The inference is that men have much to learn from women about life and nature and our own purpose in the scheme of things. When we devalue or reject their intuitive knowledge, or ignore their intellectual capabilities, which are considerable, we do so at our own peril, and at the peril of the world we live in.
Ayya Vimala, I agree with your idea here. A coed community of monastics would have many positives, including helping the cultivation of one’s own development; a true community of kalyana mitta. I can see that the lay community would enjoy and benefit from this diversity as well.
I’ve always had female friends as friends. I think many men can identify with the idea that women and men can be great friends, without the relationship becoming romantic or sexual. I recall a talk from a former monk at Suan Mokkh who valued his connections with the female monastics and lay supporters; they who he felt had far more emotional intelligence and capacity for deeper discussion. Some of the male monks could be kind of isolated or even difficult to be around, and I can empathize with this feeling having lived in a wat for some time. I believe he stayed in robes as long as he did as he had these female friends to share ideas with and to support each other’s practice.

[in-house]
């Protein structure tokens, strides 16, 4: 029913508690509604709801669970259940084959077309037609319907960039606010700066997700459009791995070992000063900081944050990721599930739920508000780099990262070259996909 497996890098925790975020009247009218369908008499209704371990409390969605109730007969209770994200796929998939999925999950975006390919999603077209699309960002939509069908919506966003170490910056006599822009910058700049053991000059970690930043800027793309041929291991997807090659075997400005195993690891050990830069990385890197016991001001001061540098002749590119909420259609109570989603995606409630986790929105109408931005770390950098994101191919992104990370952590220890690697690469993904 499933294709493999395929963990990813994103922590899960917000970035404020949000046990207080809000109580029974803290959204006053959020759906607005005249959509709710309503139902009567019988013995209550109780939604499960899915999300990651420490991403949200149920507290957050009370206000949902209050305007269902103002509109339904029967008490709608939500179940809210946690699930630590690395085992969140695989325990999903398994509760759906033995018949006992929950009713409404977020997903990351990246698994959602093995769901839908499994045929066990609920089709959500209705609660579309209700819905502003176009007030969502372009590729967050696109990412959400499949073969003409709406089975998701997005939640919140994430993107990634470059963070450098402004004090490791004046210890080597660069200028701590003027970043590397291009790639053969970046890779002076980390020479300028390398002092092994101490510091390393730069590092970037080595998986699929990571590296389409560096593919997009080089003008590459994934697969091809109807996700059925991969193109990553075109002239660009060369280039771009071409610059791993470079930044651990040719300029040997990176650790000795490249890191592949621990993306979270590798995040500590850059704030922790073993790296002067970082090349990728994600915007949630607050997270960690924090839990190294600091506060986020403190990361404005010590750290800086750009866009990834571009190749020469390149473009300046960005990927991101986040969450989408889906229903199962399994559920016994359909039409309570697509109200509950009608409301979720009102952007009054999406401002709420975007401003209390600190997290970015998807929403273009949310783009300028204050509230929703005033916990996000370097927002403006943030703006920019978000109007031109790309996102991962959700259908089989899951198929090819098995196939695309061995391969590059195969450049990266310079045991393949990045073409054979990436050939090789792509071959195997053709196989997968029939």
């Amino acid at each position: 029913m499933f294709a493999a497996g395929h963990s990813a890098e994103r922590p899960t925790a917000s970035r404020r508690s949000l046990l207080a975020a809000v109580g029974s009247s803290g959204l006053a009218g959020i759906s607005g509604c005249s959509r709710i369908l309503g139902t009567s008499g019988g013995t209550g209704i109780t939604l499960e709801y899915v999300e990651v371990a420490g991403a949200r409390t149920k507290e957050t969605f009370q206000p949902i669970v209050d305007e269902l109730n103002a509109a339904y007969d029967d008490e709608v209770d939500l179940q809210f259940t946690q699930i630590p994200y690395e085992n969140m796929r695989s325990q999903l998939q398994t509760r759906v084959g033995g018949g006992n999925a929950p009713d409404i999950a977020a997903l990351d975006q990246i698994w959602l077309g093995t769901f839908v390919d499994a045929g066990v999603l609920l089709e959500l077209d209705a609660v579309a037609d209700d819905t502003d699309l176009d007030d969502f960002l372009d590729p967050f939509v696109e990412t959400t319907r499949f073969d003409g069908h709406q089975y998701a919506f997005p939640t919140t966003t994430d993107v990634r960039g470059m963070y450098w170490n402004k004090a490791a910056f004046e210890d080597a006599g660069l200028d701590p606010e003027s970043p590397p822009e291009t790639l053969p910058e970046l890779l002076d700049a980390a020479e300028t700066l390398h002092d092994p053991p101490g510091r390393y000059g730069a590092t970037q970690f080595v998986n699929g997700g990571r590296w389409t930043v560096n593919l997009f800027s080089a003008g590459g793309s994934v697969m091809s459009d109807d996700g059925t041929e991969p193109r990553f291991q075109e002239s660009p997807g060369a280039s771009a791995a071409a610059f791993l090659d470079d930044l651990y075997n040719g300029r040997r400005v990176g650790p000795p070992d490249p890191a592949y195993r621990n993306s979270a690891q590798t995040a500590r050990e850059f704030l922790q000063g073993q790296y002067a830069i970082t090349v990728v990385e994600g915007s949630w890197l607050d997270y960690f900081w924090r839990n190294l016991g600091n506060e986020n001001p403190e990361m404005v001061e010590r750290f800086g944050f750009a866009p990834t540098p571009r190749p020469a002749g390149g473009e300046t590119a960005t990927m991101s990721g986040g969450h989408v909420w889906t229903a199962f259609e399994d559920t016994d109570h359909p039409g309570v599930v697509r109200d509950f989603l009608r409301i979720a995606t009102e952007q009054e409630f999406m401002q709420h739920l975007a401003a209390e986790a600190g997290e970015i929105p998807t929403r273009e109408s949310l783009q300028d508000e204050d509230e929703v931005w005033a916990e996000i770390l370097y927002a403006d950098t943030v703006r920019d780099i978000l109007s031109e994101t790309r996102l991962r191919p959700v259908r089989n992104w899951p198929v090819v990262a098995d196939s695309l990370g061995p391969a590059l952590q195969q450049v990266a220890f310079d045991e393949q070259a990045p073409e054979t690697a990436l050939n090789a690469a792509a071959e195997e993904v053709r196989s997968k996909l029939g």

There’d just be a more dynamic energy in a coed environment, and more opportunities for collegiality and growth in the Dhamma. If any worried about possible dalliances, at the end of the day, as monastics there is this fundamental rejection of these base sensual impulses as part of the ordination and practice…it seems to me that a suggestion that mature men and women in practice is a risk is demeaning and a pejorative with respect to the strength and fidelity to the Path that one brings to ordained life. In other words, if monks and nuns are prone to fool around, they were likely not to be in robes long in any case.
A well managed coed Wat in the west would be a great experiment, and ultimately a great success. I’d like to see, as part of the growth of Theravada in the west an inclination toward monastic practice centers that are coed, an environment sure to bring strength and support. This might be just one more way that monastic life flourishes in the west.